N Zealand mine rescue hopes dim

Robot used to assess toxic gas levels breaks down in mine where 29 miners have been trapped for five days.

    Relatives have expressed frustration over the pace of the rescue attempt [AFP]

    Efforts to rescue 29 New Zealand coal miners trapped underground have suffered another setback as a robot broke down inside a tunnel.

    Gary Knowles, a police official, said the robot sent in to transmit pictures and assess toxic gas levels on Tuesday was damaged by water.

    Authorities were seeking other such robots from Australia and the US to replace the broken one, he said.

    "Toxicity is still too unstable to send rescue teams in," he said.

    A buildup of methane gas is the suspected cause of Friday's explosion in the Pike River colliery on the west coast of South Island. The presence of that gas and others are delaying the rescue operation because of fears they could still explode.

    There has been no contact with the men since the blast.

    Emergency supplies

    Aged 17 to 62, they each carried an emergency supply of up to an hour's oxygen. More fresh air was stored in the mine, along with food and water.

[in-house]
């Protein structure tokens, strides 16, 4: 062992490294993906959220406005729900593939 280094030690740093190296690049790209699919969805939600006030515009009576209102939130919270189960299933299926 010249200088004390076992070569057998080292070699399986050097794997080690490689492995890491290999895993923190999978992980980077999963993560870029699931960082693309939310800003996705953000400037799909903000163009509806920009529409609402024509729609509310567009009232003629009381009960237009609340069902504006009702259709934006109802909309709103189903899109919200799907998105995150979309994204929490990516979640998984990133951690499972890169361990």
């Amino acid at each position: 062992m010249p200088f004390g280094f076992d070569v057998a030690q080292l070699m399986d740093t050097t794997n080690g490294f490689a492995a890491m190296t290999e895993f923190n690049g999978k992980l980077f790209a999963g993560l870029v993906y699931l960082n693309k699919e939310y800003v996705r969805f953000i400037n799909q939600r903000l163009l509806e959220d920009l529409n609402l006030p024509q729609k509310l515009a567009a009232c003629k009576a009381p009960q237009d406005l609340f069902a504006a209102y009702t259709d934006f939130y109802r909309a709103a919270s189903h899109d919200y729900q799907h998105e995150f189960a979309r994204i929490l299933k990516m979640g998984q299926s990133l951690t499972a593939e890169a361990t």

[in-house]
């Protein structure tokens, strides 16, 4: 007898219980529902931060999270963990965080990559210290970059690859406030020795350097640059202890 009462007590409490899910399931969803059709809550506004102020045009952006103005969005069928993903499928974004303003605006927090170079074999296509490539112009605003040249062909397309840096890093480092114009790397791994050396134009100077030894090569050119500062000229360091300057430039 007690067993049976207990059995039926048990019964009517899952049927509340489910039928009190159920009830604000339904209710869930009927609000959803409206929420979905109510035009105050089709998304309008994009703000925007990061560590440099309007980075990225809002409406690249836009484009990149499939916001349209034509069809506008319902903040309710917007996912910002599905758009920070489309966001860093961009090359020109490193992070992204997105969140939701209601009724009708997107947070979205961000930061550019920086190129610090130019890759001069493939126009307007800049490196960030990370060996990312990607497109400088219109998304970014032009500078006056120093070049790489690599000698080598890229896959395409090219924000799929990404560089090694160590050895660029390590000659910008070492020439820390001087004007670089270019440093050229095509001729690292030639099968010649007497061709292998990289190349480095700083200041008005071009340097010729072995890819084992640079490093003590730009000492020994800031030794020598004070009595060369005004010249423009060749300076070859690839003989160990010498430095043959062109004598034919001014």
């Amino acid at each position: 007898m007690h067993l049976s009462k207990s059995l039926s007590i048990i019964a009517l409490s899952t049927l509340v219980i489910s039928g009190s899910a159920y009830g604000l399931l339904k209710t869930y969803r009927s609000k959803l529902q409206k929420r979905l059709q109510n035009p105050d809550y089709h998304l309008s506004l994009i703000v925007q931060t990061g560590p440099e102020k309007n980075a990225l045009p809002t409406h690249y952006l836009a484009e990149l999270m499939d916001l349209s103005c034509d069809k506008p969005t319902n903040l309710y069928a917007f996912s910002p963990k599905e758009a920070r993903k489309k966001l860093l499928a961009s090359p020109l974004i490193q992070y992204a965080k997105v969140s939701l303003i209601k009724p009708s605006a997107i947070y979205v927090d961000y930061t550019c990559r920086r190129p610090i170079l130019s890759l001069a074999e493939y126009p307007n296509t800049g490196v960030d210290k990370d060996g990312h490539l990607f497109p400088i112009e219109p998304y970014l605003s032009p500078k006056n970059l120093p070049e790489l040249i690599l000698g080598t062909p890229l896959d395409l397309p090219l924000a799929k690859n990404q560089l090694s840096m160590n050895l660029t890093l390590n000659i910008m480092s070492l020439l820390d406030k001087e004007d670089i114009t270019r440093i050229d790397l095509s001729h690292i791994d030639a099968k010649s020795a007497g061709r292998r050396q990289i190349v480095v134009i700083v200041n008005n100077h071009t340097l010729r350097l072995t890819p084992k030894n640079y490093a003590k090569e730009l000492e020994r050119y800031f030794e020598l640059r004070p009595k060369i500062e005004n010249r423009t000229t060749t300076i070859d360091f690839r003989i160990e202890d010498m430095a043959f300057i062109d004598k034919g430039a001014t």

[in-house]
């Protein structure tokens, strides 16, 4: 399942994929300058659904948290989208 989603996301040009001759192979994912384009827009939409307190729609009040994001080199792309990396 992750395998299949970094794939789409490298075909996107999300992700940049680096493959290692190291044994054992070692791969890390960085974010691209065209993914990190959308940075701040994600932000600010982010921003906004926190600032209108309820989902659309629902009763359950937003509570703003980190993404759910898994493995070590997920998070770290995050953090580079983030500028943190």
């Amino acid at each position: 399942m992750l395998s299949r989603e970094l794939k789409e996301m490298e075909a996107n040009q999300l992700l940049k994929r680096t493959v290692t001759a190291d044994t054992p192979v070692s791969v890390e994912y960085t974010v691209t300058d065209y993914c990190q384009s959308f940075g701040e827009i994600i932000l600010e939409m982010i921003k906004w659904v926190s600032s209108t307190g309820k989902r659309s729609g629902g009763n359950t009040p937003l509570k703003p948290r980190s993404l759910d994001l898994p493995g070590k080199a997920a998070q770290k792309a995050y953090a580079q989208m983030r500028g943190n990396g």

The army robot that was sent in to transmit pictures and assess toxic gas levels was damaged by water [AFP]

    Officials have said it is possible the men could have found a pocket of clean air, but that possibility has looked increasingly remote as every day passes without any rescuers being able to enter the mine.

    Family members have expressed frustration with the pace of the response as officials acknowledge it may be too late to save the miners.

    "This is a very serious situation and the longer it goes on, hopes fade," Knowles, the police official, said.

    A diamond-tipped drill is being used to drill a 160-metres shaft to sample gas levels and determine if it is safe for rescuers to move in. But the drilling team had hit "very hard rock" overnight, according to Knowles.

    He said rescuers planned to drop a listening device down the hole to see if they could hear anything, such as tapping sounds that might indicate that the miners are still alive.

    Those trapped include a teenager who was so excited about his new job he persuaded mine bosses to let him start his first shift three days early - on the day of the gas explosion - his mother told local media.

    SOURCE: Agencies


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